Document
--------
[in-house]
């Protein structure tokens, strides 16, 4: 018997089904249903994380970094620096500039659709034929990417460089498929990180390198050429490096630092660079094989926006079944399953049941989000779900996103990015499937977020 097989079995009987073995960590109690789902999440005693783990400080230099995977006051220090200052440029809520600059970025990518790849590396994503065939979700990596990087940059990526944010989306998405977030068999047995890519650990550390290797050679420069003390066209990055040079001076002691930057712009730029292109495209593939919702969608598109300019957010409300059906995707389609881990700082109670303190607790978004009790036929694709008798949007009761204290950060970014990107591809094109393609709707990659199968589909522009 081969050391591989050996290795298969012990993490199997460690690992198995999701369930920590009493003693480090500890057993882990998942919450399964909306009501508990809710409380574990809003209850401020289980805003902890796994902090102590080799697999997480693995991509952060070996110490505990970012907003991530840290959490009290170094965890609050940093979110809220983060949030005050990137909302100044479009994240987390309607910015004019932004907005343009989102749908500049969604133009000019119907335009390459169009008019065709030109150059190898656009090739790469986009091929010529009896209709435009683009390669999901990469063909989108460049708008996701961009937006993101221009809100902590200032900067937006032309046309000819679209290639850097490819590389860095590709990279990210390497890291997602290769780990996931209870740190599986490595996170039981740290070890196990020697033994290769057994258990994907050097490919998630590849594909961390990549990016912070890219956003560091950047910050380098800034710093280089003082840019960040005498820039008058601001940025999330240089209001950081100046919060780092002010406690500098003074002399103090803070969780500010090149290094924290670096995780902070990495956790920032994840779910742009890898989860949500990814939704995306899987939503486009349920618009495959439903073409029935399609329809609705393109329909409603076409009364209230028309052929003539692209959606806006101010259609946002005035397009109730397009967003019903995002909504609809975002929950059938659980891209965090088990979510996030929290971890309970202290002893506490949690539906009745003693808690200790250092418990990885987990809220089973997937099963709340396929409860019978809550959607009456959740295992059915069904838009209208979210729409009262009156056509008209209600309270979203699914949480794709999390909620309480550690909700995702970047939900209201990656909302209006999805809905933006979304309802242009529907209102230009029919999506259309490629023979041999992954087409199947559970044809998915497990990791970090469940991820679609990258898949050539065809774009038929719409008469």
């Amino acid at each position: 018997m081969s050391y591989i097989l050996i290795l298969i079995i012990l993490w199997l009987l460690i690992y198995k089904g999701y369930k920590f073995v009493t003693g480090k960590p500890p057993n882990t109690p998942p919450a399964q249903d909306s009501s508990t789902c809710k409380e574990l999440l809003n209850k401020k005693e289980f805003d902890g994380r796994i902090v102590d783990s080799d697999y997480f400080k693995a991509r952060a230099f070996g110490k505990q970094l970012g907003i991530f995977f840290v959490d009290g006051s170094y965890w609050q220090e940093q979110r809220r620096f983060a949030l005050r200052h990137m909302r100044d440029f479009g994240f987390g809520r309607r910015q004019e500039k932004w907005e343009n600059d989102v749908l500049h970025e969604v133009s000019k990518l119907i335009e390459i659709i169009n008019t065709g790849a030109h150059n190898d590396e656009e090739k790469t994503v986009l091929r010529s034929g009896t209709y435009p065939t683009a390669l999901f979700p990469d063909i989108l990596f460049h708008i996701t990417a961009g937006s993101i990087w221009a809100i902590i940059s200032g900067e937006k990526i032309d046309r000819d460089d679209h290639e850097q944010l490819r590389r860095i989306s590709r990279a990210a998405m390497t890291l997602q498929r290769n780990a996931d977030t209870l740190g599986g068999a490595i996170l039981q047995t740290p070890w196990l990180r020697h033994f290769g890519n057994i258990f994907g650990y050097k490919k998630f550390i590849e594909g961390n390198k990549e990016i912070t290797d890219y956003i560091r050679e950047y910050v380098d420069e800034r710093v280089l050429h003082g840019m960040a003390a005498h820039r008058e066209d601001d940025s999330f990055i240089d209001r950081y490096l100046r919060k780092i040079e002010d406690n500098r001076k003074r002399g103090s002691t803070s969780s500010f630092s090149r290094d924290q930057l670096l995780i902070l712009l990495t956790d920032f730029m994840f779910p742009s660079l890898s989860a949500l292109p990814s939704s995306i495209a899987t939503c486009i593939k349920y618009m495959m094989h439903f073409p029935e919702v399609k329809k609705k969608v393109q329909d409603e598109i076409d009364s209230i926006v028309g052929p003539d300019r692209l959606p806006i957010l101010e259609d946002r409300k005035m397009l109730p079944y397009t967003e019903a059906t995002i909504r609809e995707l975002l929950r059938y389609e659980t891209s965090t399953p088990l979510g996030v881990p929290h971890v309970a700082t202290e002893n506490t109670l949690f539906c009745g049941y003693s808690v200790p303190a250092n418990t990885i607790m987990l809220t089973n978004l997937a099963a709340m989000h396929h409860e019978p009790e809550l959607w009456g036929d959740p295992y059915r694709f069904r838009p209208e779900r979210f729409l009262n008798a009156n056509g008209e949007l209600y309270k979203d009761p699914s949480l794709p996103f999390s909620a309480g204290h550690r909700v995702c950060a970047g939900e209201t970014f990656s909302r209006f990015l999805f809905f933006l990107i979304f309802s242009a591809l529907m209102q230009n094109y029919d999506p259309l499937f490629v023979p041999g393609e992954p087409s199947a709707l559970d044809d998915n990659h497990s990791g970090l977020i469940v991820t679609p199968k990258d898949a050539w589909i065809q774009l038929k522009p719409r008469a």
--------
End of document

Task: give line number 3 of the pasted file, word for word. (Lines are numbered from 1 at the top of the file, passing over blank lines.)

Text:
């Amino acid at each position: 018997m081969s050391y591989i097989l050996i290795l298969i079995i012990l993490w199997l009987l460690i690992y198995k089904g999701y369930k920590f073995v009493t003693g480090k960590p500890p057993n882990t109690p998942p919450a399964q249903d909306s009501s508990t789902c809710k409380e574990l999440l809003n209850k401020k005693e289980f805003d902890g994380r796994i902090v102590d783990s080799d697999y997480f400080k693995a991509r952060a230099f070996g110490k505990q970094l970012g907003i991530f995977f840290v959490d009290g006051s170094y965890w609050q220090e940093q979110r809220r620096f983060a949030l005050r200052h990137m909302r100044d440029f479009g994240f987390g809520r309607r910015q004019e500039k932004w907005e343009n600059d989102v749908l500049h970025e969604v133009s000019k990518l119907i335009e390459i659709i169009n008019t065709g790849a030109h150059n190898d590396e656009e090739k790469t994503v986009l091929r010529s034929g009896t209709y435009p065939t683009a390669l999901f979700p990469d063909i989108l990596f460049h708008i996701t990417a961009g937006s993101i990087w221009a809100i902590i940059s200032g900067e937006k990526i032309d046309r000819d460089d679209h290639e850097q944010l490819r590389r860095i989306s590709r990279a990210a998405m390497t890291l997602q498929r290769n780990a996931d977030t209870l740190g599986g068999a490595i996170l039981q047995t740290p070890w196990l990180r020697h033994f290769g890519n057994i258990f994907g650990y050097k490919k998630f550390i590849e594909g961390n390198k990549e990016i912070t290797d890219y956003i560091r050679e950047y910050v380098d420069e800034r710093v280089l050429h003082g840019m960040a003390a005498h820039r008058e066209d601001d940025s999330f990055i240089d209001r950081y490096l100046r919060k780092i040079e002010d406690n500098r001076k003074r002399g103090s002691t803070s969780s500010f630092s090149r290094d924290q930057l670096l995780i902070l712009l990495t956790d920032f730029m994840f779910p742009s660079l890898s989860a949500l292109p990814s939704s995306i495209a899987t939503c486009i593939k349920y618009m495959m094989h439903f073409p029935e919702v399609k329809k609705k969608v393109q329909d409603e598109i076409d009364s209230i926006v028309g052929p003539d300019r692209l959606p806006i957010l101010e259609d946002r409300k005035m397009l109730p079944y397009t967003e019903a059906t995002i909504r609809e995707l975002l929950r059938y389609e659980t891209s965090t399953p088990l979510g996030v881990p929290h971890v309970a700082t202290e002893n506490t109670l949690f539906c009745g049941y003693s808690v200790p303190a250092n418990t990885i607790m987990l809220t089973n978004l997937a099963a709340m989000h396929h409860e019978p009790e809550l959607w009456g036929d959740p295992y059915r694709f069904r838009p209208e779900r979210f729409l009262n008798a009156n056509g008209e949007l209600y309270k979203d009761p699914s949480l794709p996103f999390s909620a309480g204290h550690r909700v995702c950060a970047g939900e209201t970014f990656s909302r209006f990015l999805f809905f933006l990107i979304f309802s242009a591809l529907m209102q230009n094109y029919d999506p259309l499937f490629v023979p041999g393609e992954p087409s199947a709707l559970d044809d998915n990659h497990s990791g970090l977020i469940v991820t679609p199968k990258d898949a050539w589909i065809q774009l038929k522009p719409r008469a």